Feb 03 2020 Posted: 09:57 GMT

CÚRAM Investigator Mary Murphy based at NUI Galway’s Regenerative Medicine Institute will lead a new €7.45 million project to develop ground-breaking and innovative scientific and engineering platforms for the production of advanced cellular therapeutics for use in the treatment of osteoarthritis and other major diseases.

Funded by the EU Horizon 2020 programme the AutoCRAT project will address the critical need to develop industrially relevant, cost effective and fully automated manufacturing systems for this new area of medical treatment. Based on a strong interdisciplinary and collaborative effort, it will generate a deeper understanding of the science of stem cells and their therapeutic use as well as harnessing world-class expertise in advanced engineering and robotic systems. The project will also meet the need for development of an effective treatment for osteoarthritis and the demand for other cell-based treatments by transforming the way stem cells and their secreted therapeutic factors (mainly a novel type of biological nanoparticles, the so called extracellular vesicles (EVs)), are manufactured.

Cellular therapies are being tested for a wide range of conditions including degenerative diseases, immune and inflammatory disorders and cancer. These revolutionary therapies offer great promise for patients and practitioners and may finally open the door to new and effective treatments which up to now have been unavailable. Several different types of cells may be used, (including stem cells, tissue-derived adult cells and cells of the immune system) depending on the specific treatment. The use of living cells as a medicinal product presents extraordinary challenges in terms of production and current manufacturing protocols are relatively inefficient and limited in scale.  They also require highly-skilled teams of technicians operating in a clean-room environment. As clinical trials progress and more treatments are available for patients, cost-efficient and high throughput manufacturing remains a major challenge.

The initiative is being led by NUI Galway and Fraunhofer Institute for Production Technology, Aachen. AutoCRAT arises from strong and fruitful collaborations between these partners in the recently completed AUTOSTEM project, which led to the development of a fully automated and closed advanced robotic platform for the industrial-scale manufacture of cell products. The AUTOSTEM concept will now be further developed to include enhanced technologies for a wider array of cell types and products derived from cells. The AutoCRAT system will also include automated testing protocols so that process monitoring and quality control are managed within the robotic platform. 

The AutoCRAT Regenerative Medicine Factory (ARM-F) will produce chondrocytes and stem cells for arthritis treatments using robots for every manufacturing step. It will also generate products based on proteins, RNA and other materials that stem cells produce and which are now understood to be key elements of their therapeutic mechanism. Thus, AutoCRAT will enable the production of cell-based therapeutics on an industrial scale, that is more controlled and at a lower cost compared to existing technology. This will accelerate the development of the cell therapy industry and make these treatments more accessible for the benefit of patients.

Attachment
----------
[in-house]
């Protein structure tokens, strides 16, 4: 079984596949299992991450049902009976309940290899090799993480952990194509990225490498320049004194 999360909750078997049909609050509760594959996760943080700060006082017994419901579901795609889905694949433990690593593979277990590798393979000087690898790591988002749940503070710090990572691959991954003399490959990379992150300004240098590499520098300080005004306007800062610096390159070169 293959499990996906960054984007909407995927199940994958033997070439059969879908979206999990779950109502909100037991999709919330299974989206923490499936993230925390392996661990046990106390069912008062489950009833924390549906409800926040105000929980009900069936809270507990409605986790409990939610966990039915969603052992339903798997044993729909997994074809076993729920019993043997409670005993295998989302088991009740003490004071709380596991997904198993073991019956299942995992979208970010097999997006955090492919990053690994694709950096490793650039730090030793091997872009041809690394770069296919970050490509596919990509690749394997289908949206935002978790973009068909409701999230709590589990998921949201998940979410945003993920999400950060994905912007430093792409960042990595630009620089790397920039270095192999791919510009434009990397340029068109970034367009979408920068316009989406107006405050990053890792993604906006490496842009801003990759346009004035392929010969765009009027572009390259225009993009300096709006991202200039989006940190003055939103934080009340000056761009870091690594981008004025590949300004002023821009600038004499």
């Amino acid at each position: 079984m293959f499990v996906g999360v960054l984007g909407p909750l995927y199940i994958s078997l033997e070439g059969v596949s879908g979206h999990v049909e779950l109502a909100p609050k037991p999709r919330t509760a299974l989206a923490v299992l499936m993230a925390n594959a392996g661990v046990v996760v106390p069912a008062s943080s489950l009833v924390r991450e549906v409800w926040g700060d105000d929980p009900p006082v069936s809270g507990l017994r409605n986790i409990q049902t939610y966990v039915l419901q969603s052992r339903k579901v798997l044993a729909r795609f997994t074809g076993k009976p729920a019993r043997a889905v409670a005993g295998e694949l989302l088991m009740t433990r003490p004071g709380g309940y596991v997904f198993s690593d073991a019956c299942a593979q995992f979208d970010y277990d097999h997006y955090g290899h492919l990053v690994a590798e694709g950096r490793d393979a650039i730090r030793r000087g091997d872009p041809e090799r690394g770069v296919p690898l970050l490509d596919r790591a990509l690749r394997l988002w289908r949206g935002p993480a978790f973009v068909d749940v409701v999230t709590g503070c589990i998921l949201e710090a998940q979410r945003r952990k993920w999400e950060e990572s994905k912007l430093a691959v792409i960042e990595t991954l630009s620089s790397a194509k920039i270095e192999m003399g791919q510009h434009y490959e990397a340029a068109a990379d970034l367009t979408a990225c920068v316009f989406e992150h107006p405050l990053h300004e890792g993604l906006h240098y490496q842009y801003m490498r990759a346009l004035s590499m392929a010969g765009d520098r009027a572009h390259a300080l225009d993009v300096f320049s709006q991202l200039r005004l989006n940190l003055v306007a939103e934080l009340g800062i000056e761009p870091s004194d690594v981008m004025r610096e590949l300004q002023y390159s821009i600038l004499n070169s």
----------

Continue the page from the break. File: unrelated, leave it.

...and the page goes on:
Professor Murphy said: “This is an exciting interdisciplinary project that will develop new cell therapies for arthritis and provide the platform for automated, robot-enabled manufacturing of the cell products to ensure that patients will benefit in the foreseeable future.”

 According to Frank Barry, Professor of Cellular Therapy at REMEDI, and CÚRAM Investigator, the adoption of best in class manufacturing protocols is still the most serious obstacle facing the cell therapy industry: “We know from our experience in managing cell therapy clinical trials that the  manufacturing side is inefficient and vulnerable with an unacceptably high cost of goods. The only way the field can progress is through the widespread adoption of highly automated production and testing protocols. AutoCRAT addresses these gaps and will be a game-changing innovation.”

Other essential contributions will come from:

  • Valitacell Ltd (VC), based in Dublin will establish automated quality control tests for the automated factory.
  • The University of Gothenberg and Leiden University Medical Center will work with REMEDI to develop and test these new arthritis therapies.
  • Essen University Hospital and the University of Genoa will develop methods to produce EV-containing, cell-free therapeutic products for arthritis in the automated system.
  • Panaxea BV will determine the costs of production and delivery of the developed therapies. They will also assess the potential benefits of an effective cell therapy for osteoarthritis to patients and their families as well as the broader European and worldwide economies.
  • Pintail Ltd will assist with the management and administration of the Project and will ensure that AutoCRAT output is disseminated effectively to our target audience.

The project has received funding from the European Union’s Horizon 2020 research and innovation programme under grant agreement No 874671. The material presented and views expressed here are the responsibility of the author (s) only. The EU Commission takes no responsibility for any use made of the information set out.

 -Ends-

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